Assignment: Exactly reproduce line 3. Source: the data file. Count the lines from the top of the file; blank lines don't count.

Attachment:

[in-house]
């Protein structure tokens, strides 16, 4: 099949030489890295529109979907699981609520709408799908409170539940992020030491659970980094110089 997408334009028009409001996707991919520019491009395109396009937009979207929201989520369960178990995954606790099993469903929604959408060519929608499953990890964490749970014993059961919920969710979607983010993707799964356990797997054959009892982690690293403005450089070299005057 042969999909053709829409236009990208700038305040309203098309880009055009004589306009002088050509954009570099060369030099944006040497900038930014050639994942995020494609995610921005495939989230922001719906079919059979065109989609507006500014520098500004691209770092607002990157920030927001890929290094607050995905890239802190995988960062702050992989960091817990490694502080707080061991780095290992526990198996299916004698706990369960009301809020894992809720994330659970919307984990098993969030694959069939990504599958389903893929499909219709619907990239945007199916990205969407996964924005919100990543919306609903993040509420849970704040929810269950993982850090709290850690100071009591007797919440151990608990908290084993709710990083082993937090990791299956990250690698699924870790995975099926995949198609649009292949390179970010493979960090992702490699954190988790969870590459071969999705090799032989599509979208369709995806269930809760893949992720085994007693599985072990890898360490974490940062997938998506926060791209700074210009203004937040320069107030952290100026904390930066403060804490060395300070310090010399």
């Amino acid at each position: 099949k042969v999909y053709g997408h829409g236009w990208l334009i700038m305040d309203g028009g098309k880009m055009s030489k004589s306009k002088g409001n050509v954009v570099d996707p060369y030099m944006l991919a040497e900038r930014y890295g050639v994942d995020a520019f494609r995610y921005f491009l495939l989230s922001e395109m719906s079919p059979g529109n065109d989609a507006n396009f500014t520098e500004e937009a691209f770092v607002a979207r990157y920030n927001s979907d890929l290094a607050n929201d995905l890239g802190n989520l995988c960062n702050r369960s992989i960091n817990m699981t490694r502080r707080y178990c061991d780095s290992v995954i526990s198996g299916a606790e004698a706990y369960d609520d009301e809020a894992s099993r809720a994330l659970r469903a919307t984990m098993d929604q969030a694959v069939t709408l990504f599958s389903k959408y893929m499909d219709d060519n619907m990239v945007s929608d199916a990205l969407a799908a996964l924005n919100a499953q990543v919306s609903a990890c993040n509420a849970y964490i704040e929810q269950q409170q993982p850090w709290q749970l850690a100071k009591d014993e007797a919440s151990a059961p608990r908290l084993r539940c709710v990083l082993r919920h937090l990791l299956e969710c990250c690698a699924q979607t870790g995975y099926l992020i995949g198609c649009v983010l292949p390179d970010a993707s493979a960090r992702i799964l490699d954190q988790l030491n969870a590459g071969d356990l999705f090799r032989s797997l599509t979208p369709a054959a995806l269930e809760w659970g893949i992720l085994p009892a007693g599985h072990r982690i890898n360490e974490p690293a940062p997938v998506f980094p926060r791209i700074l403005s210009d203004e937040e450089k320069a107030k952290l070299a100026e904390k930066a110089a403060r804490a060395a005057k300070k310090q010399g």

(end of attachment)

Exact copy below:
């Amino acid at each position: 099949k042969v999909y053709g997408h829409g236009w990208l334009i700038m305040d309203g028009g098309k880009m055009s030489k004589s306009k002088g409001n050509v954009v570099d996707p060369y030099m944006l991919a040497e900038r930014y890295g050639v994942d995020a520019f494609r995610y921005f491009l495939l989230s922001e395109m719906s079919p059979g529109n065109d989609a507006n396009f500014t520098e500004e937009a691209f770092v607002a979207r990157y920030n927001s979907d890929l290094a607050n929201d995905l890239g802190n989520l995988c960062n702050r369960s992989i960091n817990m699981t490694r502080r707080y178990c061991d780095s290992v995954i526990s198996g299916a606790e004698a706990y369960d609520d009301e809020a894992s099993r809720a994330l659970r469903a919307t984990m098993d929604q969030a694959v069939t709408l990504f599958s389903k959408y893929m499909d219709d060519n619907m990239v945007s929608d199916a990205l969407a799908a996964l924005n919100a499953q990543v919306s609903a990890c993040n509420a849970y964490i704040e929810q269950q409170q993982p850090w709290q749970l850690a100071k009591d014993e007797a919440s151990a059961p608990r908290l084993r539940c709710v990083l082993r919920h937090l990791l299956e969710c990250c690698a699924q979607t870790g995975y099926l992020i995949g198609c649009v983010l292949p390179d970010a993707s493979a960090r992702i799964l490699d954190q988790l030491n969870a590459g071969d356990l999705f090799r032989s797997l599509t979208p369709a054959a995806l269930e809760w659970g893949i992720l085994p009892a007693g599985h072990r982690i890898n360490e974490p690293a940062p997938v998506f980094p926060r791209i700074l403005s210009d203004e937040e450089k320069a107030k952290l070299a100026e904390k930066a110089a403060r804490a060395a005057k300070k310090q010399g």